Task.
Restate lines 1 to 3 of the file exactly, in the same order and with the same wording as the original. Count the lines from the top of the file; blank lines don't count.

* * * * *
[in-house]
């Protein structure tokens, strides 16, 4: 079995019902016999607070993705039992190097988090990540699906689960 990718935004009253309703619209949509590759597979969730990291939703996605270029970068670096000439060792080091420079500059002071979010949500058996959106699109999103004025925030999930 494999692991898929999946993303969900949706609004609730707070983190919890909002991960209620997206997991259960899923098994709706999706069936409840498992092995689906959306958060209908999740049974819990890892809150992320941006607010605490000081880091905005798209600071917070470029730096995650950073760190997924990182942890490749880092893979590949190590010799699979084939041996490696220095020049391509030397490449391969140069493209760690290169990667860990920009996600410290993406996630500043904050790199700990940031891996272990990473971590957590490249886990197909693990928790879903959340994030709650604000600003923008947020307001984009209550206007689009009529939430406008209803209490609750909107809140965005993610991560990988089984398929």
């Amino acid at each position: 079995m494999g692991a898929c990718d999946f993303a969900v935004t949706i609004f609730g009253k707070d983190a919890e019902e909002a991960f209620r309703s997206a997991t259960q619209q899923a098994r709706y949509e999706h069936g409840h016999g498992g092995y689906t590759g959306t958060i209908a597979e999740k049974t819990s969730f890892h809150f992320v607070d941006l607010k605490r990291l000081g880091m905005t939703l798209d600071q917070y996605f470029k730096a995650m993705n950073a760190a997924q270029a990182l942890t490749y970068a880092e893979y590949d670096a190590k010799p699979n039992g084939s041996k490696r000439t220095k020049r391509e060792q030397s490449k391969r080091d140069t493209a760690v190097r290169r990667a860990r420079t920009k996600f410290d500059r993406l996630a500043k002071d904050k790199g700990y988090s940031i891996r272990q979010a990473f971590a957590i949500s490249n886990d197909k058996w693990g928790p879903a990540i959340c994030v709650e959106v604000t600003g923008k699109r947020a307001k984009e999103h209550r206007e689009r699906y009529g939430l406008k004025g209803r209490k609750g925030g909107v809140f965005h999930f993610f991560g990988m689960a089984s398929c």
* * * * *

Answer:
[in-house]
């Protein structure tokens, strides 16, 4: 079995019902016999607070993705039992190097988090990540699906689960 990718935004009253309703619209949509590759597979969730990291939703996605270029970068670096000439060792080091420079500059002071979010949500058996959106699109999103004025925030999930 494999692991898929999946993303969900949706609004609730707070983190919890909002991960209620997206997991259960899923098994709706999706069936409840498992092995689906959306958060209908999740049974819990890892809150992320941006607010605490000081880091905005798209600071917070470029730096995650950073760190997924990182942890490749880092893979590949190590010799699979084939041996490696220095020049391509030397490449391969140069493209760690290169990667860990920009996600410290993406996630500043904050790199700990940031891996272990990473971590957590490249886990197909693990928790879903959340994030709650604000600003923008947020307001984009209550206007689009009529939430406008209803209490609750909107809140965005993610991560990988089984398929």
């Amino acid at each position: 079995m494999g692991a898929c990718d999946f993303a969900v935004t949706i609004f609730g009253k707070d983190a919890e019902e909002a991960f209620r309703s997206a997991t259960q619209q899923a098994r709706y949509e999706h069936g409840h016999g498992g092995y689906t590759g959306t958060i209908a597979e999740k049974t819990s969730f890892h809150f992320v607070d941006l607010k605490r990291l000081g880091m905005t939703l798209d600071q917070y996605f470029k730096a995650m993705n950073a760190a997924q270029a990182l942890t490749y970068a880092e893979y590949d670096a190590k010799p699979n039992g084939s041996k490696r000439t220095k020049r391509e060792q030397s490449k391969r080091d140069t493209a760690v190097r290169r990667a860990r420079t920009k996600f410290d500059r993406l996630a500043k002071d904050k790199g700990y988090s940031i891996r272990q979010a990473f971590a957590i949500s490249n886990d197909k058996w693990g928790p879903a990540i959340c994030v709650e959106v604000t600003g923008k699109r947020a307001k984009e999103h209550r206007e689009r699906y009529g939430l406008k004025g209803r209490k609750g925030g909107v809140f965005h999930f993610f991560g990988m689960a089984s398929c």